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Dirty money: Attorney-General says we must shut gate on flood of illicit cash

Australia’s money laundering laws need to be urgently overhauled to stop illicit funds flooding into the country, the attorney-general has warned.

Jul 09, 2024, updated Jul 09, 2024
Attorney-General Mark Dreyfus. (AAP Image/Mick Tsikas)

Attorney-General Mark Dreyfus. (AAP Image/Mick Tsikas)

In a joint address to the National Press Club, Mark Dreyfus said drug traffickers and terrorists were exploiting real estate, banks and casinos to profit from their crimes.

“It is a disturbing but inescapable fact that Australia is at serious risk of exploitation by criminals seeking to launder illicit funds,” he said on Tuesday.

“While other countries strengthened their defences against the proceeds of criminal and corrupt business practices over the last decade, the former government left the door wide open for illicit funds to flood into Australia.”

Mr Dreyfus made the speech alongside Brendan Thomas, the chief executive of anti-money laundering regulator AUSTRAC.

The address coincided with the release of AUSTRAC’s national risk assessments.

The attorney-general said a failure to update money-laundering defences could lead to economic and reputational consequences for the country.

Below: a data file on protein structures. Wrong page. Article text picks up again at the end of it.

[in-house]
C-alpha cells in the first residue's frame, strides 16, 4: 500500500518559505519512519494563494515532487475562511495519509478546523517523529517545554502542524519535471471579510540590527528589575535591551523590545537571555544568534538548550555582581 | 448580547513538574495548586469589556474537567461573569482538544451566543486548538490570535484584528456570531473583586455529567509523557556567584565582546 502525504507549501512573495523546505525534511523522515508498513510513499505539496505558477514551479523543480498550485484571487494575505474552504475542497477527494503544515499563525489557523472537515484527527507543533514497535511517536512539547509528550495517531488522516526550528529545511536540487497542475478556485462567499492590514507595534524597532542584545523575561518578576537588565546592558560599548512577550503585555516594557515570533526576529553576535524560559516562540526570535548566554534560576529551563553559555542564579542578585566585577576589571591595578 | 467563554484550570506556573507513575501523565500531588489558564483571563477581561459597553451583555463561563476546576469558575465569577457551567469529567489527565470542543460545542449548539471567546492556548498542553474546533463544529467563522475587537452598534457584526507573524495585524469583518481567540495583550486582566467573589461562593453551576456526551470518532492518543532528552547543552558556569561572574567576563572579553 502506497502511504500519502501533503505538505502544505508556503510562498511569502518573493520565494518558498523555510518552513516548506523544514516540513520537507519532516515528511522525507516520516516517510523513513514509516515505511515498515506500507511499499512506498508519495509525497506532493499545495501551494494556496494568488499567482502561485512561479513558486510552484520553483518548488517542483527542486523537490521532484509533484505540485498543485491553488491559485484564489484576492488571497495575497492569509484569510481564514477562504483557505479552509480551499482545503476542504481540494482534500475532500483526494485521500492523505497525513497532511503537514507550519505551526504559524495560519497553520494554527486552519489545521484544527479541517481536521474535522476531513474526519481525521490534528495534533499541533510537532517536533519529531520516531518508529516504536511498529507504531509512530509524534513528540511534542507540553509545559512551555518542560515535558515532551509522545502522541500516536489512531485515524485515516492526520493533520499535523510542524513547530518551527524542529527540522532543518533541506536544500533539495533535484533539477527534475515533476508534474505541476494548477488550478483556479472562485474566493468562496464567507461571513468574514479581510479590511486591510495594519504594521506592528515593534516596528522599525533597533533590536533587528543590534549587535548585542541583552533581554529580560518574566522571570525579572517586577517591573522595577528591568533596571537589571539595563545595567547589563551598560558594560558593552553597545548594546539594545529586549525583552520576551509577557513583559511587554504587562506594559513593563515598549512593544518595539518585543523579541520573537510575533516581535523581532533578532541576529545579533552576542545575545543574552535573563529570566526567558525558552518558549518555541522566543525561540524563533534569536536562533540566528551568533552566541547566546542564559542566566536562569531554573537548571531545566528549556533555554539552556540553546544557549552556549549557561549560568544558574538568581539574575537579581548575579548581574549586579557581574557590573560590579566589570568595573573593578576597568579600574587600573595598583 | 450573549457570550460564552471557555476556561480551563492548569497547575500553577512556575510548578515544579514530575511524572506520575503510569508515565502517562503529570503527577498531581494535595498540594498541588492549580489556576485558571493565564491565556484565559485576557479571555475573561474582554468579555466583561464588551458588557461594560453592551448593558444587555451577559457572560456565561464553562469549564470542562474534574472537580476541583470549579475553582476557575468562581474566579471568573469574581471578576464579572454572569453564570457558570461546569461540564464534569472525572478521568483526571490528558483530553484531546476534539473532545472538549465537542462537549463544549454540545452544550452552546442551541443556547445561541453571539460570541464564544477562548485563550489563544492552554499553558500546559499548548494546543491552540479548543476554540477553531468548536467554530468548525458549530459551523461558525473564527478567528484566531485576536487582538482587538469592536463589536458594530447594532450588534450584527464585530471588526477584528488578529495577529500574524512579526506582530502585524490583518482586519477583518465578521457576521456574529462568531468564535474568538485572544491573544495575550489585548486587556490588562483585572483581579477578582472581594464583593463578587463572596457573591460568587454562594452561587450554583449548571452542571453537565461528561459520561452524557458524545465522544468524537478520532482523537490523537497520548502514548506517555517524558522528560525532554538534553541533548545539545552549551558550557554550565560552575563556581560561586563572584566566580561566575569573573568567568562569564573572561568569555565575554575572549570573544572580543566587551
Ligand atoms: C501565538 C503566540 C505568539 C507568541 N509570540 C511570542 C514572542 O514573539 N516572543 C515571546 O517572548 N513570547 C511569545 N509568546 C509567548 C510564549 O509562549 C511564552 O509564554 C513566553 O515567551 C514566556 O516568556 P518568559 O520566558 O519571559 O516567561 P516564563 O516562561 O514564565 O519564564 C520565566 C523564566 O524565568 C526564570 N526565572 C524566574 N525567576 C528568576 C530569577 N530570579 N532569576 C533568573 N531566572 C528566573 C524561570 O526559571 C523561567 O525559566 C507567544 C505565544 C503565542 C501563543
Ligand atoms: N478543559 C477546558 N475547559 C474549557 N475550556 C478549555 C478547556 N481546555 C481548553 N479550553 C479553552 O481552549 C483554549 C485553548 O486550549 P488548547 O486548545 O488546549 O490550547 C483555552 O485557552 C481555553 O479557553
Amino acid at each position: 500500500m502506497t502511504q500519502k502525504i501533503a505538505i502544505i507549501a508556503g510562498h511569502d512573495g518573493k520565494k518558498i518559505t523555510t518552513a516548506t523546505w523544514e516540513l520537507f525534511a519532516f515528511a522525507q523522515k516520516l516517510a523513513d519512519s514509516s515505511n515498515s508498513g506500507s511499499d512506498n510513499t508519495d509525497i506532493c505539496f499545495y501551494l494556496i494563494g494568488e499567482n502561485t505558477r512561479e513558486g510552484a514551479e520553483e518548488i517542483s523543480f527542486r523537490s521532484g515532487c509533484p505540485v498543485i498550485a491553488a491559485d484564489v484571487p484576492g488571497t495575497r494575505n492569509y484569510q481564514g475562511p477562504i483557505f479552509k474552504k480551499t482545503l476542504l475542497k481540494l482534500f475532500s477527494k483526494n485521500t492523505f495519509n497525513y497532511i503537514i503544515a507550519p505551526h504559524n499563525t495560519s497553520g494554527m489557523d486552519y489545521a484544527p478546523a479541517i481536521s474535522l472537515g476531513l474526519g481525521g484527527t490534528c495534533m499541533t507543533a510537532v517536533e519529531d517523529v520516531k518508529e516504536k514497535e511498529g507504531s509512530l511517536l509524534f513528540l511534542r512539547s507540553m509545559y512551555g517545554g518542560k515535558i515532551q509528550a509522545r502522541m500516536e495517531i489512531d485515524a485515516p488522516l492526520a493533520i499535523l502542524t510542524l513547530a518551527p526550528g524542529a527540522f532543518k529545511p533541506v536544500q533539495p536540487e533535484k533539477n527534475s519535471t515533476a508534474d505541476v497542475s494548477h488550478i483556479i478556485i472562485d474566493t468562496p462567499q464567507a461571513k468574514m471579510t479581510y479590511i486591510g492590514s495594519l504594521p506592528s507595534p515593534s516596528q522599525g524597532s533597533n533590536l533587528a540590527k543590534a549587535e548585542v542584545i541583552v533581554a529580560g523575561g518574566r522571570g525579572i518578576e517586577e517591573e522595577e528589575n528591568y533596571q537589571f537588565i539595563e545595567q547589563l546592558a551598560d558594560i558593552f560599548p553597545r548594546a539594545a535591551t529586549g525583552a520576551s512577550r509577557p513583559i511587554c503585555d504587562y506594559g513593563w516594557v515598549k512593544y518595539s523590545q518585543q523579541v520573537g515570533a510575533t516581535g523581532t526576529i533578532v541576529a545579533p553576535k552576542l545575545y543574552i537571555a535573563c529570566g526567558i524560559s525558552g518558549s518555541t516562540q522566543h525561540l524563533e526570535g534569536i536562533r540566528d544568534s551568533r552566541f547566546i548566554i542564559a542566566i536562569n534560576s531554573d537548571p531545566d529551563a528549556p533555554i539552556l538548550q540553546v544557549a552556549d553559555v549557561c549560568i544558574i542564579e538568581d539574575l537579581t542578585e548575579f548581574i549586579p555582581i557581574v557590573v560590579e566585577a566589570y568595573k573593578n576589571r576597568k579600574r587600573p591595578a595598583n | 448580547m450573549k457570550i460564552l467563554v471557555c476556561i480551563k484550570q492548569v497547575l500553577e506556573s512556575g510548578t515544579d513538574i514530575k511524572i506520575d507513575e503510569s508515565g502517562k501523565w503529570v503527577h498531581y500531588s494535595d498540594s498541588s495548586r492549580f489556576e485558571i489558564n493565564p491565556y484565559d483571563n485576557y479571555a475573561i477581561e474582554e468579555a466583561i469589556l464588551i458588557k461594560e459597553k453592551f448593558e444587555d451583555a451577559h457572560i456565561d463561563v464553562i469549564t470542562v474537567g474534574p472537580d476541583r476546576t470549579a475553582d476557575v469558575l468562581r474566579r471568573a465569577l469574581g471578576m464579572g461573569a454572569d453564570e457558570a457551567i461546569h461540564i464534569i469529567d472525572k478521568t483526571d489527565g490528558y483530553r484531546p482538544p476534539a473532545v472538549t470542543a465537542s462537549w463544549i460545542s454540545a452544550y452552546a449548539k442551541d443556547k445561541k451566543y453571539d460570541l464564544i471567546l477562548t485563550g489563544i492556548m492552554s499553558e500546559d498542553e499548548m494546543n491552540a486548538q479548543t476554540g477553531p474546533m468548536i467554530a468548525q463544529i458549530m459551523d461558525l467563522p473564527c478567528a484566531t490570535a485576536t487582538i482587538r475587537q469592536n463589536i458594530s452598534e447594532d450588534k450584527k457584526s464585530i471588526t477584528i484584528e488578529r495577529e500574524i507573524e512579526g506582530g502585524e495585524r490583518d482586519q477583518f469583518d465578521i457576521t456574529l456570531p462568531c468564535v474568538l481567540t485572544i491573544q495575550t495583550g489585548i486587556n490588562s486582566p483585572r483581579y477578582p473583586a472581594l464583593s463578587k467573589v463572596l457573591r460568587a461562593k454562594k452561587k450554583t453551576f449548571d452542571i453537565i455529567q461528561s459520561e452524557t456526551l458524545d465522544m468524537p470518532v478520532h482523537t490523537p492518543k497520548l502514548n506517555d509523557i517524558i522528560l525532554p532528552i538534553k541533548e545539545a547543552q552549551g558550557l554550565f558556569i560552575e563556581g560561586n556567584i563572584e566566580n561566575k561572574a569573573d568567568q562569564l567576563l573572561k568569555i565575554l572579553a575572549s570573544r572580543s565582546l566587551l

“Money laundering enables crime by allowing criminals to profit from their offending, this is profit that can then be reinvested to finance future crime,” he said.

“These criminals are constantly looking for new ways to exploit our systems.

“No legitimate business wants to assist the laundering of money from these crimes.”

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Risk assessments reveal bad actors use established, legal channels including cash, luxury goods, domestic banks, real estate and casinos to launder their funds in Australia, Mr Dreyfus said.

There are a variety of vulnerabilities that detract from the effectiveness of Australia’s existing laws to prevent these financial crimes.

Reforms to sector were more than a decade overdue, he said.

“We need to stop the drug traffickers, terrorists and criminals who harm our children,” he said.

“We need to be vigilant against money laundering and terrorism financing risks and ensure that everyone does their part to stop these criminals from exploiting our economy to launder the proceeds of their crimes.”

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